Then followed the presidency of the Company Gilberto Bernardini, Giuliano Toraldo of France, Carlo Castagnoli, Renato Angelo Ricci and Giuseppe Franco Bassani, Luisa Cifarelli. Current President of SIF is Angela Bracco.
Among the other scientific journals of today, in addition to “Il Nuovo Cimento”, around which the society was founded, are: “Giornale di Fisica”, “Quaderni di Storia della Fisica” and “La Rivista del Nuovo Cimento”. SIF also publishes journals in collaboration with other European societies: EPL (“Europhysics Letters”) and EPJ (“The European Physical Journal”). Many of the fundamental articles by Enrico Fermi and his group were published in “Il Nuovo Cimento”.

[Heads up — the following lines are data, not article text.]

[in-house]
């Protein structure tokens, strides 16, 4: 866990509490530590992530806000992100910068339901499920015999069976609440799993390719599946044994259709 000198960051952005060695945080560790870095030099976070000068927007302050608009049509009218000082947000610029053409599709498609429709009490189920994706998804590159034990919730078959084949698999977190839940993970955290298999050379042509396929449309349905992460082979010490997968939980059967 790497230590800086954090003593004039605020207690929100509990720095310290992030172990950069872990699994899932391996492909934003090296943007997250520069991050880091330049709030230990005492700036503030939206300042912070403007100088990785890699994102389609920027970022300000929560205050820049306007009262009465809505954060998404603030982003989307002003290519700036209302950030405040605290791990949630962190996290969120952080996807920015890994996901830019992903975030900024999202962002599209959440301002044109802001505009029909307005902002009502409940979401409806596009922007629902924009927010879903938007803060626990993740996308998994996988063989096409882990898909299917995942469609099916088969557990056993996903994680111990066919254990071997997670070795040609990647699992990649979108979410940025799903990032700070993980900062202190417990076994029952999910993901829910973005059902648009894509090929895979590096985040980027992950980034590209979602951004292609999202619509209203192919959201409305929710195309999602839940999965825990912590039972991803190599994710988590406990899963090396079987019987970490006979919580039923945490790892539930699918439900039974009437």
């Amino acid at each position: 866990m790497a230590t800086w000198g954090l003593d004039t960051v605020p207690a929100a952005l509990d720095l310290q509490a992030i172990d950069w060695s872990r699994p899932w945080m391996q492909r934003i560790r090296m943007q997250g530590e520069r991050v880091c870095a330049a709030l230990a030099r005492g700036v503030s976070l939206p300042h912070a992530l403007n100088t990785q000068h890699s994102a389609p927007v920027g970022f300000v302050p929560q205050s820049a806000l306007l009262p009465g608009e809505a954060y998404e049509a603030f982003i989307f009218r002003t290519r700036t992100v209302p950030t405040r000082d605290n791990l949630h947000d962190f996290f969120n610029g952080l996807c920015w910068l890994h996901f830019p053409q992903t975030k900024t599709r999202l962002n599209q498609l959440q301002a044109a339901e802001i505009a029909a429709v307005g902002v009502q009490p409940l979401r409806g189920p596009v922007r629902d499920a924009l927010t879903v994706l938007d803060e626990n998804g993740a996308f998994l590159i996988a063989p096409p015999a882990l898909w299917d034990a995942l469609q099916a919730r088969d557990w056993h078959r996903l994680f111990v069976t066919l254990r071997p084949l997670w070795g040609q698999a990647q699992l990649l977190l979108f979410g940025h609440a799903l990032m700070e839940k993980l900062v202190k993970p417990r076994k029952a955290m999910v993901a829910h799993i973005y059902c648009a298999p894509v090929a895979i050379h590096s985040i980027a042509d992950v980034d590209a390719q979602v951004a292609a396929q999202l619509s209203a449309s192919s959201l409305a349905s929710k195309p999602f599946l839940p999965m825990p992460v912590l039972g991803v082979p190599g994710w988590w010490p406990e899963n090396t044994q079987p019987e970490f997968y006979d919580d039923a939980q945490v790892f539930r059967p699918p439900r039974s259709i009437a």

Since 1984 “Il Nuovo Saggiatore”, the main Italian scientific bulletin, has been serving as a popular scientific journal, as well as an information bulletin for the society. Since 1999, it has been freely available in its online version. Since 2014, the company’s bulletin is also accompanied by an electronic newsletter: “SIF Prima Pagina”.
In 2001, on the occasion of the centenary of Fermi’s birth, SIF established the prestigious Enrico Fermi Award to celebrate his memory and link the illustrious name of one of the greatest physicists of the 20th century to the company. The prize is awarded each year to one or more members who have particularly honored physics with their discoveries.